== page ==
Neruda's father opposed his son's interest in writing and literature, but he received encouragement from others, including the future Nobel Prize winner Gabriela Mistral, who headed the local school. On 18 July 1917, at the age of 13, he published his first work, an essay titled "Entusiasmo y perseverancia" ("Enthusiasm and Perseverance") in the local daily newspaper La Mañana, and signed it Neftalí Reyes. From 1918 to mid-1920, he published numerous poems, such as "Mis ojos" ("My eyes"), and essays in local magazines as Neftalí Reyes. In 1919, he participated in the literary contest Juegos Florales del Maule and won third place for his poem "Comunión ideal" or "Nocturno ideal". By mid-1920, when he adopted the pseudonym Pablo Neruda, he was a published author of poems, prose, and journalism. He is thought to have derived his pen name from the Czech poet Jan Neruda, though other sources say the true inspiration was Moravian violinist Wilma Neruda, whose name appears in Arthur Conan Doyle's novel A Study in Scarlet.In 1921, at the age of 16, Neruda moved to Santiago to study French at the Universidad de Chile with the intention of becoming a teacher. However, he was soon devoting all his time to writing poems and with the help of well-known writer Eduardo Barrios, he managed to meet and impress Don Carlos George Nascimento, the most important publisher in Chile at the time. In 1923, his first volume of verse, Crepusculario (Book of Twilights), was published by Editorial Nascimento, followed the next year by Veinte poemas de amor y una canción desesperada (Twenty Love Poems and A Desperate Song), a collection of love poems that was controversial for its eroticism, especially considering its author's young age. Both works were critically acclaimed and have been translated into many languages. A second edition of Veinte poemas appeared in 1932. In the years since its publication, millions of copies have been sold and it became Neruda's best-known work. Almost 100 years later, Veinte Poemas is still the best-selling poetry book in the Spanish language. By the age of 20, Neruda had established an international reputation as a poet but faced poverty.In 1926, he published the collection Tentativa del hombre infinito (The Attempt of the Infinite Man) and the novel El habitante y su esperanza (The Inhabitant and His Hope). In 1927, out of financial desperation, he took an honorary consulship in Rangoon, the capital of the British colony of Burma, then administered from New Delhi as a province of British India. Later, mired in isolation and loneliness, he worked in Colombo (Ceylon), Batavia (Java), and Singapore. In Batavia the following year, he met and married (6 December 1930) his first wife, a Dutch bank employee named Marijke Antonieta Hagenaar Vogelzang (born as Marietje Antonia Hagenaar), known as Maruca. While he was in the diplomatic service, Neruda read large amounts of verse, experimented with many different poetic forms, and wrote the first two volumes of Residencia en la Tierra, which includes many surrealist poems.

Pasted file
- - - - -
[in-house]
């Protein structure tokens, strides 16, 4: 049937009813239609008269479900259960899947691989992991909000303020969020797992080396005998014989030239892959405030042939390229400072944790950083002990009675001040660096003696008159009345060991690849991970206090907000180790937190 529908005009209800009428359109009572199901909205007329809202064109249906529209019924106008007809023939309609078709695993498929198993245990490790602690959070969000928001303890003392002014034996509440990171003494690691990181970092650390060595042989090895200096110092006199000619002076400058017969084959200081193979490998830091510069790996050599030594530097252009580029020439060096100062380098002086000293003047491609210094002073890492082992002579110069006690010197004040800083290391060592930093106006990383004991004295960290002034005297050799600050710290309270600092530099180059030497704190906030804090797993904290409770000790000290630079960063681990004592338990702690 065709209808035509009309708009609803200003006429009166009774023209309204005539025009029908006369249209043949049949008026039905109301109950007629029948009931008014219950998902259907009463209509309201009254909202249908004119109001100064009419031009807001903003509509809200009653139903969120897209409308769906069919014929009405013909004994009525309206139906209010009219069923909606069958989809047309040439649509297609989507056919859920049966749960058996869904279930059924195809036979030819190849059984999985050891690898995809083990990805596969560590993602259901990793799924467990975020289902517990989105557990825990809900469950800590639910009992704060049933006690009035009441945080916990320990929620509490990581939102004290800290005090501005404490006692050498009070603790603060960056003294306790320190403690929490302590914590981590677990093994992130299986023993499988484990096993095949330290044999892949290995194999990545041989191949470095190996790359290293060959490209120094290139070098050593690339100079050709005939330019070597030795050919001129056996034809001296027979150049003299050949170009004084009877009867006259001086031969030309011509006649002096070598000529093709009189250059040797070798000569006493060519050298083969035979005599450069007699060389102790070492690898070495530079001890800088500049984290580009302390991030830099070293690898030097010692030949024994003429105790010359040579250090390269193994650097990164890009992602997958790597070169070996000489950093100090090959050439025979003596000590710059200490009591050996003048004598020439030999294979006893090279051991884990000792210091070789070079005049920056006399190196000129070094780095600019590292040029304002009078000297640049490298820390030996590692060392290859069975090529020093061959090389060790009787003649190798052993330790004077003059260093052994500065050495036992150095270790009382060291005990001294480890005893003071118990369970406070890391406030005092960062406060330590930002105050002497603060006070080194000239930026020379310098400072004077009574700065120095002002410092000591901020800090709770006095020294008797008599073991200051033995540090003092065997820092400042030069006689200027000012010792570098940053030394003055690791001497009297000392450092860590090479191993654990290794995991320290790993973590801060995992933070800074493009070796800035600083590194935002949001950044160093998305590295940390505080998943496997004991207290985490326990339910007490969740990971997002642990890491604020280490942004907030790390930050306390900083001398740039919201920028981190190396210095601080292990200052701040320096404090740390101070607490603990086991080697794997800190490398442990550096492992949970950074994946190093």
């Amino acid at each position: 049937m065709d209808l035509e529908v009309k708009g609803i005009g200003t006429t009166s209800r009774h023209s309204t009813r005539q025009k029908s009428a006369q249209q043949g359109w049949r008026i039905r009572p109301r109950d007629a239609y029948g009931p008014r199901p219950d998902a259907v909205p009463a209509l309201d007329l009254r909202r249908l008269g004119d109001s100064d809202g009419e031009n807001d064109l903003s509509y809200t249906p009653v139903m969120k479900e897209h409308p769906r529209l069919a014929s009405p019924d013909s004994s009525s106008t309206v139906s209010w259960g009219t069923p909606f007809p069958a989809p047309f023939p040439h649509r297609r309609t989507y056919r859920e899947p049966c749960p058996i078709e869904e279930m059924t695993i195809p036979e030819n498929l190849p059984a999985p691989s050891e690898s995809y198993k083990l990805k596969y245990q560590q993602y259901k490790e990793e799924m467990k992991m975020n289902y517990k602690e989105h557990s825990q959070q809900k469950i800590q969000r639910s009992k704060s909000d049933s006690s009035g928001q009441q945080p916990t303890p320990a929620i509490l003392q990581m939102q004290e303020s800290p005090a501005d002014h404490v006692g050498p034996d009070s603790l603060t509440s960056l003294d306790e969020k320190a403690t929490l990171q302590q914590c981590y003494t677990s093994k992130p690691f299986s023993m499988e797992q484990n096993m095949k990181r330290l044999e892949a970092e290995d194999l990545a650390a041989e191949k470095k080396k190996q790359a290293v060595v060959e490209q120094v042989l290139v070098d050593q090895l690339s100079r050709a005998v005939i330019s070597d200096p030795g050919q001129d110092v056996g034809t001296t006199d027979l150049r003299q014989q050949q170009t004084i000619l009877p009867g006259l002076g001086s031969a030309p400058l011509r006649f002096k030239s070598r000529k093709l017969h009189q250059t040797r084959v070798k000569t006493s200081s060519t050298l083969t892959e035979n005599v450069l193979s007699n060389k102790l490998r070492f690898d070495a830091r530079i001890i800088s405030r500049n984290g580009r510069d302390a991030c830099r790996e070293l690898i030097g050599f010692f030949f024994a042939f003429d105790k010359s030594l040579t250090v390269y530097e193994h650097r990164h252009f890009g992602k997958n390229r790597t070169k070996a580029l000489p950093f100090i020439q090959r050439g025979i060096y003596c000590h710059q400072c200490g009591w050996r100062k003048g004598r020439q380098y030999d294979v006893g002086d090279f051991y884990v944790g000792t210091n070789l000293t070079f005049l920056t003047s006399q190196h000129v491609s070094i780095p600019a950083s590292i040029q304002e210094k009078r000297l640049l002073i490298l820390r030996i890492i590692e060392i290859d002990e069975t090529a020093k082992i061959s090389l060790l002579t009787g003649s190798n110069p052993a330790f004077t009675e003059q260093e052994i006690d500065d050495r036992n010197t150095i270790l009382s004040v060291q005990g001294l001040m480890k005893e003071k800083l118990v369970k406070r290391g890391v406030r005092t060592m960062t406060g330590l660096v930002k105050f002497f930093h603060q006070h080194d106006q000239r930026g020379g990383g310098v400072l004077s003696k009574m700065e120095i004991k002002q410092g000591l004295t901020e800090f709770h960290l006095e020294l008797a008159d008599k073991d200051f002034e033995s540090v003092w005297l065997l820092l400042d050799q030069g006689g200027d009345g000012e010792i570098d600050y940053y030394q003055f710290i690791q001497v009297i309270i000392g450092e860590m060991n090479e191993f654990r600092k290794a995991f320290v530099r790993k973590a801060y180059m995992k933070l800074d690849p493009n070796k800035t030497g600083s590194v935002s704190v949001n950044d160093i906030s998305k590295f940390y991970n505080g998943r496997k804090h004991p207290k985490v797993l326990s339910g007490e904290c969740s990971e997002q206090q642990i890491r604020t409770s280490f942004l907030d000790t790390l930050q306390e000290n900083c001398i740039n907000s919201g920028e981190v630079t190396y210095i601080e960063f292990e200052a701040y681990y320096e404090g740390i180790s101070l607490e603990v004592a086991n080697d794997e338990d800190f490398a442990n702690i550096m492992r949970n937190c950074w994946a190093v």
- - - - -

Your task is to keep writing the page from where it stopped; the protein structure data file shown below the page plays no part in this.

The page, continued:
Diplomatic and political career
Spanish Civil War
After returning to Chile, Neruda was given diplomatic posts in Buenos Aires and then Barcelona, Spain. He later succeeded Gabriela Mistral as consul in Madrid, where he became the center of a lively literary circle, befriending such writers as Rafael Alberti, Federico García Lorca, and the Peruvian poet César Vallejo. His only offspring, his daughter Malva Marina (.... Discover the Pablo Neruda popular books. Find the top 100 most popular Pablo Neruda books.